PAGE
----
A bandsaw is much cleaner and more versatile, IMO. I now have two bandsaws. One portaband vertical and one Klutch convertible from Northern. I was in a hurry earlier. I also have the Porter Cable belt/disc sander and a cheap drill press. Those tools allow me to make a lot of stuff. In addition, when you get to this point, buy a HF 20 ton press and the SWAG Offroad press brake kit. You can make some really professional looking brackets with this setup.
     
  10. el Scotto
    Joined: Mar 3, 2004
    Posts: 4,705

    el Scotto
    Member
    from Tracy, CA

    A BIG ASS vise.

    I've broke a couple of $100 5"-6" box store vises and was on my third one when I came across a BIG ASS Snap-On branded one clamped to an outside workbench(!!!).

    As I was buying a project vehicle from the estate of said gentleman I asked if they would include the vise in the deal for the vehicle. They said, 'sure!' and I came home with a vice Snap-On valued as much as the project vehicle I bought.
     
  11. brianf31
    Joined: Aug 11, 2003
    Posts: 969

    brianf31
    ALLIANCE MEMBER

    Thanks for the input guys. I have all the stuff (chop saw, ,bandsaw, drill press, belt sanders, grinders, presses, etc.) I'm just looking to upgrade from my mix of HF, Delta and the like.

    I saw the Porter Cable belt/disc today. ($279). How's the quality considering it's imported? Is it generally better than Delta?

    I'm digging that Porta-Band set-up. I'm off to check that out.
     
  12. rockable
    Joined: Dec 21, 2009
    Posts: 4,507

    rockable
    ALLIANCE MEMBER

    The Porter Cable sander has been good for me. No quality issues at all. Bought mine at Lowe's.
     
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  13. alanp561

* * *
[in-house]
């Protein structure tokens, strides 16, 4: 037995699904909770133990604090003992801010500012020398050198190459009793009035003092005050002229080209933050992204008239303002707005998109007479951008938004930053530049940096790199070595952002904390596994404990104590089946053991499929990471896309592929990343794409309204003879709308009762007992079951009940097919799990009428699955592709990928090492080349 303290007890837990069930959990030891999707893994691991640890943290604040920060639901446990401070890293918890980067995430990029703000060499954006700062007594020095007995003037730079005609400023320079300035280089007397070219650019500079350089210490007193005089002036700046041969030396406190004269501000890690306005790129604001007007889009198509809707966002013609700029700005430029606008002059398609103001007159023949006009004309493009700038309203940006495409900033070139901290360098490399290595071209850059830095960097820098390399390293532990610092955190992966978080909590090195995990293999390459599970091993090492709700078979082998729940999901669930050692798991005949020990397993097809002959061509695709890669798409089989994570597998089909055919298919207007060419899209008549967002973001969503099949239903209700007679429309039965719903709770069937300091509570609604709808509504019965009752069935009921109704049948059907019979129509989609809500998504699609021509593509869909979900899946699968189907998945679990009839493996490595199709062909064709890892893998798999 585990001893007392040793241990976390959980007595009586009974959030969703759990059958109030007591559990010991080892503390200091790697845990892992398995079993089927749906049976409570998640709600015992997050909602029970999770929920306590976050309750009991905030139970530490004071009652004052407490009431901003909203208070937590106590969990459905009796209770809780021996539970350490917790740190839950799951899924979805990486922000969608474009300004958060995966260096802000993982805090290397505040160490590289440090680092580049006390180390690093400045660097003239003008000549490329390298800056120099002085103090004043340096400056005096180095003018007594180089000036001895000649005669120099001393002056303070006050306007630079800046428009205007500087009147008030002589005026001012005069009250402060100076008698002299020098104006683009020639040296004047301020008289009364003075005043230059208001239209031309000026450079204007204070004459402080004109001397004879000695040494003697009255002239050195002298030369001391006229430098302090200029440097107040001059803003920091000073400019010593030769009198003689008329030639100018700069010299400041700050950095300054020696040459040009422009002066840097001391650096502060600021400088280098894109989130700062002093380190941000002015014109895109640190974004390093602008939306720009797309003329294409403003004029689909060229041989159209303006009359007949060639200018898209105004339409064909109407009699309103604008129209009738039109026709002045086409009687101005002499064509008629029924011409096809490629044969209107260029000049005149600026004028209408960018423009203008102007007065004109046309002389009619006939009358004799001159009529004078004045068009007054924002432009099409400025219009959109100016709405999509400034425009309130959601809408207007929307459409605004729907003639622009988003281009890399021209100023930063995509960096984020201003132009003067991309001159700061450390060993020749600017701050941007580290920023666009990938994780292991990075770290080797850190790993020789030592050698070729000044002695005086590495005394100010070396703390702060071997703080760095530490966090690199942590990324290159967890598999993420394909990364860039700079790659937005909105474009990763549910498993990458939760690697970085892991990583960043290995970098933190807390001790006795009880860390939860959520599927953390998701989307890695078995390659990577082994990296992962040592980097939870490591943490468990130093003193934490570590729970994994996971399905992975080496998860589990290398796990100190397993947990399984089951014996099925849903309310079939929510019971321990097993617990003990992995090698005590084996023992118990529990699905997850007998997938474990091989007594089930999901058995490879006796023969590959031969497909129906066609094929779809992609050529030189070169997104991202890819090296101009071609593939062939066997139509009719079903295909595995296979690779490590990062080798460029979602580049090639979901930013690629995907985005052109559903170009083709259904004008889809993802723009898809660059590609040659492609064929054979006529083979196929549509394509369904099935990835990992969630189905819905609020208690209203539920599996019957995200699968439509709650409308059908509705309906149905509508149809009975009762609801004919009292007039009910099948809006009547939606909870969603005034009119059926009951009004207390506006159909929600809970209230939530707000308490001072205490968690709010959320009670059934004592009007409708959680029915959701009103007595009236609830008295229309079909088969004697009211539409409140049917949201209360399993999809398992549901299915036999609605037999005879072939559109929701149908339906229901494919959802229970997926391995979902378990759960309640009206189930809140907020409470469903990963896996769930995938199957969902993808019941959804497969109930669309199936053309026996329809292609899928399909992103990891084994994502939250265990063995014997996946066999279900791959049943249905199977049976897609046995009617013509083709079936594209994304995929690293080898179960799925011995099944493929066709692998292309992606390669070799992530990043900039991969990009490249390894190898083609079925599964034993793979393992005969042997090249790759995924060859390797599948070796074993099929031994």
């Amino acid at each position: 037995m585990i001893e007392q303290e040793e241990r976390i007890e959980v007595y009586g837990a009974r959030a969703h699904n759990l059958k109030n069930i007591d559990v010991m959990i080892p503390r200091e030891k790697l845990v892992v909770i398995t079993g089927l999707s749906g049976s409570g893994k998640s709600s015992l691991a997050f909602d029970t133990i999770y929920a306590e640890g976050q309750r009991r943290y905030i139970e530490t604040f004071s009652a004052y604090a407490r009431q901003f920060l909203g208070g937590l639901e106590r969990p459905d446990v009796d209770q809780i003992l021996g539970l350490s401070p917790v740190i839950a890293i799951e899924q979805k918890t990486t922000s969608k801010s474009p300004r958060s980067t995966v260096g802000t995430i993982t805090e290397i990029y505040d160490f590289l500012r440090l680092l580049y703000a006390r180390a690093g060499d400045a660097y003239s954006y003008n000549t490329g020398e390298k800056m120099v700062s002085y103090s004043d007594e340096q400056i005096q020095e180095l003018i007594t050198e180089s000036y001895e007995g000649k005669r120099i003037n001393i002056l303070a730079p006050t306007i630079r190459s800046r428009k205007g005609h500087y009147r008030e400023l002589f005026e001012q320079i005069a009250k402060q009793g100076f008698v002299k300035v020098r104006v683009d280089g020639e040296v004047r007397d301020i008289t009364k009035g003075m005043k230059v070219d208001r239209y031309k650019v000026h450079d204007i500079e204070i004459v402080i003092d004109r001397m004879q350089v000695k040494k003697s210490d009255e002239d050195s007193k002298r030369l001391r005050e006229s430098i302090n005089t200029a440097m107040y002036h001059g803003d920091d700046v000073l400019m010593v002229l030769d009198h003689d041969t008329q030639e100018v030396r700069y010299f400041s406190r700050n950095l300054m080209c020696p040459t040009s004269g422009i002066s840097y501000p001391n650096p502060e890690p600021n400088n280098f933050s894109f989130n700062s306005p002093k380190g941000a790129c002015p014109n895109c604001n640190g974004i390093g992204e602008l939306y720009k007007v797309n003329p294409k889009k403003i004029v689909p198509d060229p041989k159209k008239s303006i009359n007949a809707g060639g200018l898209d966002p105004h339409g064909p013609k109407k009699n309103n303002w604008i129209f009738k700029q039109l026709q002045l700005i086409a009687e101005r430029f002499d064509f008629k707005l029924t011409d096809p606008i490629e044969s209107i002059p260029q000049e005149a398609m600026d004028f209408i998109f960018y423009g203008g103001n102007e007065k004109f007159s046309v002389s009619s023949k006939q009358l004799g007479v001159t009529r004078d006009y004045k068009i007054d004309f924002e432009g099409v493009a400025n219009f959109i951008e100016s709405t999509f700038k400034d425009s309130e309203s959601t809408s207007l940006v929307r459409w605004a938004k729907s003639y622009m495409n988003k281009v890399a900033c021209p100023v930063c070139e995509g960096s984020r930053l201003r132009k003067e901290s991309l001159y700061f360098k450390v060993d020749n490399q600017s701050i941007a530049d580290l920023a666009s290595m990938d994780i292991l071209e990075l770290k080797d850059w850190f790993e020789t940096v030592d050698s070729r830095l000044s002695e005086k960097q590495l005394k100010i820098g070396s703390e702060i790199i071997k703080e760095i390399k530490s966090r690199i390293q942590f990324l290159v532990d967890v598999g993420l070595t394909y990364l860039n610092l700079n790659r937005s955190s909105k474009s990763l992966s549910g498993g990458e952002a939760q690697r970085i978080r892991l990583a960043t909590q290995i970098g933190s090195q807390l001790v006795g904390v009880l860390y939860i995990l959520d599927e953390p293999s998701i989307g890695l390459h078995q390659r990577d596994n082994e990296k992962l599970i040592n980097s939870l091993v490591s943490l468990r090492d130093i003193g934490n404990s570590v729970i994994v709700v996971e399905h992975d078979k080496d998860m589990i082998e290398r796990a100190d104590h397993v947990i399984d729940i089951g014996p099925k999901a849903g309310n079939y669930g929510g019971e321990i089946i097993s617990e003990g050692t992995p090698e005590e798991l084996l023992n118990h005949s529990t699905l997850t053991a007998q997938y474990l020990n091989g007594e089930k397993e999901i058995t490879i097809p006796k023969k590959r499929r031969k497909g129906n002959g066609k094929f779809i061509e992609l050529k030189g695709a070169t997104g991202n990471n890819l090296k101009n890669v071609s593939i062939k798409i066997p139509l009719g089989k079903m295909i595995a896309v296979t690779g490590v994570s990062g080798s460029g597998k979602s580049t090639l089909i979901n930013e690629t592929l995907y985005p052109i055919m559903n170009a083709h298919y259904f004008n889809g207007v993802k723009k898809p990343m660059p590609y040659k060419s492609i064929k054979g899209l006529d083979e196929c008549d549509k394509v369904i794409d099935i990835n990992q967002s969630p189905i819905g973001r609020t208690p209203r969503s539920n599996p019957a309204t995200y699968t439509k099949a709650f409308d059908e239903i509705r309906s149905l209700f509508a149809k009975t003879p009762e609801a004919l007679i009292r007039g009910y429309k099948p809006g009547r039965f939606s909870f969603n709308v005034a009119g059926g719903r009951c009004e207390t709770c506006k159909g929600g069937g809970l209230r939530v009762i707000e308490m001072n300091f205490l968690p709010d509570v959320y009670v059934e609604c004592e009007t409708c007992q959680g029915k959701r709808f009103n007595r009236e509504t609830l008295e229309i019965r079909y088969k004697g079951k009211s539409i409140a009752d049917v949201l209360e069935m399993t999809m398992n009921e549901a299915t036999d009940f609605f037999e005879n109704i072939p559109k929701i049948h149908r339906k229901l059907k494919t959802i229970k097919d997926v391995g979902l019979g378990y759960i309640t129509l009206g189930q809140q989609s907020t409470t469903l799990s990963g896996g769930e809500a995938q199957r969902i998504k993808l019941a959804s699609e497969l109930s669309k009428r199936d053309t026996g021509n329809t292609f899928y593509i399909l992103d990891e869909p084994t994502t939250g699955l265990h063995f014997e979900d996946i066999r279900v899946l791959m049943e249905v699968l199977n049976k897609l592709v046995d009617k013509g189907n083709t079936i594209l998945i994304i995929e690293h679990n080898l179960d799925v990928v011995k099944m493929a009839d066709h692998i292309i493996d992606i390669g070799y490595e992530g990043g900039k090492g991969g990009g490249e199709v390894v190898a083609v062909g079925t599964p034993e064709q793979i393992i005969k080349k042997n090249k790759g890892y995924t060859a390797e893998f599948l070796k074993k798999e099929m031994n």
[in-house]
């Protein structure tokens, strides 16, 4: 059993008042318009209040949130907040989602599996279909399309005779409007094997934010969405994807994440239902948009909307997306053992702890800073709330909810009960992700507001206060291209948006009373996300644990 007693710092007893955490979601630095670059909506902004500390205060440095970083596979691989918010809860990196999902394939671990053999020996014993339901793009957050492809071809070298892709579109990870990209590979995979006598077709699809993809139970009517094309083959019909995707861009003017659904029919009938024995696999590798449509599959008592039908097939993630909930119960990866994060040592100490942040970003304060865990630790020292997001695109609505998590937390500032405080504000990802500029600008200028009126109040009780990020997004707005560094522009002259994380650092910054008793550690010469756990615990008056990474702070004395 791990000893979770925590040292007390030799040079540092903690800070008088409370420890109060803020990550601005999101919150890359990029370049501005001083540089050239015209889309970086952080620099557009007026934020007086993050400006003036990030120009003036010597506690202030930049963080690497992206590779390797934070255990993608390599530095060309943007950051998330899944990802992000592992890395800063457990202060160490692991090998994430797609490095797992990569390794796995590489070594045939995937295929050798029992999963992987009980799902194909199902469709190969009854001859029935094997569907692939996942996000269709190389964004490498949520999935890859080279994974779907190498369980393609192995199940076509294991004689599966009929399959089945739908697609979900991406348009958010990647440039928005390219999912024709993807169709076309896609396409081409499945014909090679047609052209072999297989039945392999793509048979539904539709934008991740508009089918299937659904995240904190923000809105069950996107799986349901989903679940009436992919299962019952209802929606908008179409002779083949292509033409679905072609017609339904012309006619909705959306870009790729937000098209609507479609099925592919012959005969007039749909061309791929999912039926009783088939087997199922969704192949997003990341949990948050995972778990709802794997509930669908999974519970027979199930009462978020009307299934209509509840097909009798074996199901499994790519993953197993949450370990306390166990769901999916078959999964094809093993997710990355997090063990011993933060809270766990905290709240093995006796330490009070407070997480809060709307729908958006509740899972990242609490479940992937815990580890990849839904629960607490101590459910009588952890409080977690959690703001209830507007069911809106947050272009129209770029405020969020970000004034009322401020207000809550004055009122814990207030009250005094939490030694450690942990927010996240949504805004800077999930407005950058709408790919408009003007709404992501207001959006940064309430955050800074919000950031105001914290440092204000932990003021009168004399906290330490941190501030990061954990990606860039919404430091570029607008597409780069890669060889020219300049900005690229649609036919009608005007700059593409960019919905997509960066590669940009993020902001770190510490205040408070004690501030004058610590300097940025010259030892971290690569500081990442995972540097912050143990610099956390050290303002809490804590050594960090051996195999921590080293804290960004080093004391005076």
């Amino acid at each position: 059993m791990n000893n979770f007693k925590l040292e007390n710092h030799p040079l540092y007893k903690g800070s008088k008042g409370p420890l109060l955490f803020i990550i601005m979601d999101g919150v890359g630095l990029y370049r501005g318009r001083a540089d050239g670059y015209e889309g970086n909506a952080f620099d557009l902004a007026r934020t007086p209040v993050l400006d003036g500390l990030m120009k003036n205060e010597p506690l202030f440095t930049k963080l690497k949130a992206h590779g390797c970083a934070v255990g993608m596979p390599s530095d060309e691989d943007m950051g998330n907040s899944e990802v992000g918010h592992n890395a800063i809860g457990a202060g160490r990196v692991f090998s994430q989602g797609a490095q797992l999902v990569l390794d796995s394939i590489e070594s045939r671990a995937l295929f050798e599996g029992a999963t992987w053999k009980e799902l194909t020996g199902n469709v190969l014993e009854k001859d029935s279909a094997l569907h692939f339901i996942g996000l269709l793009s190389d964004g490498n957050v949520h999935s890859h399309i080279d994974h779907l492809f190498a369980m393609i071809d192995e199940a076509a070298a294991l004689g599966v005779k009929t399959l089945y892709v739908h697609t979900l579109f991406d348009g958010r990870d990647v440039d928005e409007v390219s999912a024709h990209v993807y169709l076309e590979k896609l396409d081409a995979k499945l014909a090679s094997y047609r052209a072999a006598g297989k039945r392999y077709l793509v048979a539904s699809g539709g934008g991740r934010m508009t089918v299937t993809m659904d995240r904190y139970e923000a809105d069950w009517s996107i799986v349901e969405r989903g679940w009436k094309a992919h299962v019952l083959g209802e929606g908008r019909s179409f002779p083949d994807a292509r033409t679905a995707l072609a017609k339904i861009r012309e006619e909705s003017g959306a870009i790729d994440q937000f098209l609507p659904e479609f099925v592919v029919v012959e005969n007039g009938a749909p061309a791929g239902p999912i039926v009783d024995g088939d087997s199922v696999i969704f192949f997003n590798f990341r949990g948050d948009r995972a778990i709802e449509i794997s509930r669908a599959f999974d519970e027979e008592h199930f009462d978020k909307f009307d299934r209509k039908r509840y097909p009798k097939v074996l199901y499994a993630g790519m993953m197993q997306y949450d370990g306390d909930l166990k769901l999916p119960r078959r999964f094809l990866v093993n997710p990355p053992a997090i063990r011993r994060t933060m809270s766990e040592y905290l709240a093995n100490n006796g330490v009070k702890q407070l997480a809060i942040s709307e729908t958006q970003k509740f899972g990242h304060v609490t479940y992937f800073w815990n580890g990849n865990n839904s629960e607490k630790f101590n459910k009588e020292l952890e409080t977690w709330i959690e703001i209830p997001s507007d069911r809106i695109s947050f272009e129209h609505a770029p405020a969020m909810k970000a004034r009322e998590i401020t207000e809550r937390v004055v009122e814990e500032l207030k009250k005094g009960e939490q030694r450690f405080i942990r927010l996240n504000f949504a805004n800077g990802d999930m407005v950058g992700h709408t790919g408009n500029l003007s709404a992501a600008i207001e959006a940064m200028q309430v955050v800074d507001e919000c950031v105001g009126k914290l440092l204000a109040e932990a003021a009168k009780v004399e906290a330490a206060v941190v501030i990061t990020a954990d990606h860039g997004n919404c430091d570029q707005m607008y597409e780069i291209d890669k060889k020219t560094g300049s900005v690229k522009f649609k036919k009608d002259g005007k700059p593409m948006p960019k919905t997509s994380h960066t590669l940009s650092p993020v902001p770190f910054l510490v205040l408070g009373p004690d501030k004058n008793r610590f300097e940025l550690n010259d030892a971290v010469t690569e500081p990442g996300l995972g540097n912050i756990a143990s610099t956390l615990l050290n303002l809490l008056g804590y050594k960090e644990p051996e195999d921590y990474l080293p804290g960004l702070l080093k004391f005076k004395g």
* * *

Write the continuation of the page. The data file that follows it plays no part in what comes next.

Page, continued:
Joined: Oct 1, 2017
    Posts: 4,734

    alanp561
    ALLIANCE MEMBER

    My son tried using an abrasive blade in a brand new Ridgid chop saw to cut 14 ga. x 3/4" square tube. Melted the back side of the exhaust port. Not one of his brightest moments.:(:rolleyes:
     
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  14. Mr48chev
    Joined: Dec 28, 2007
    Posts: 34,229

    Mr48chev
    Member

    Quickest way to get your ass chewed out when you take something to a machine shop to have them do lathe work on it is cut if off with a chop saw. Been there done that and the memory is firmly implanted.
    I don't have one but a good porta band in your favorite band with a table like Dave G showed in post 3 plus the attachment that turns it into a cut off band saw and you can probably do 75% of the accurate saw cutting you need to do. I've got a 6 inch horizontal/vertical band saw that is handy but takes up a lot of room for the amount I use it.
    I have to agree with Anthony M buy used quality tools when ever you can. Know your prices and don't get in a bidding war tough. I paid too much money for a drill press on a GSA auction and then spent more than I paid to go get it. My dog and I had a great road trip day and he got the front spot on the ferry boat ride so he could see the water but I could have bought the good Rigid one from Home Depot for less than I have tied up in that one.
     
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  15. ekimneirbo
    Joined: Apr 29, 2017
    Posts: 4,415

    ekimneirbo

    I realize this isn't exactly what you asked for and you are space limited.........but

    I put most of my tools on caster wheels bought at auctions or Facebook. Good 6" ones. Bought 7 sets of 4 wheels for $120 last week. Like new. As for a belt sander, you will like a horizontal belt sander a lot more than a vertical one. They cost more and are harder to find used, but they are so much nicer to use. Jet or Grizzly if you can find one. I put a handle and some wheels on mine but I usually leave it in one spot. The horizontal plane really works well for the sides of things. I use this thing a lot....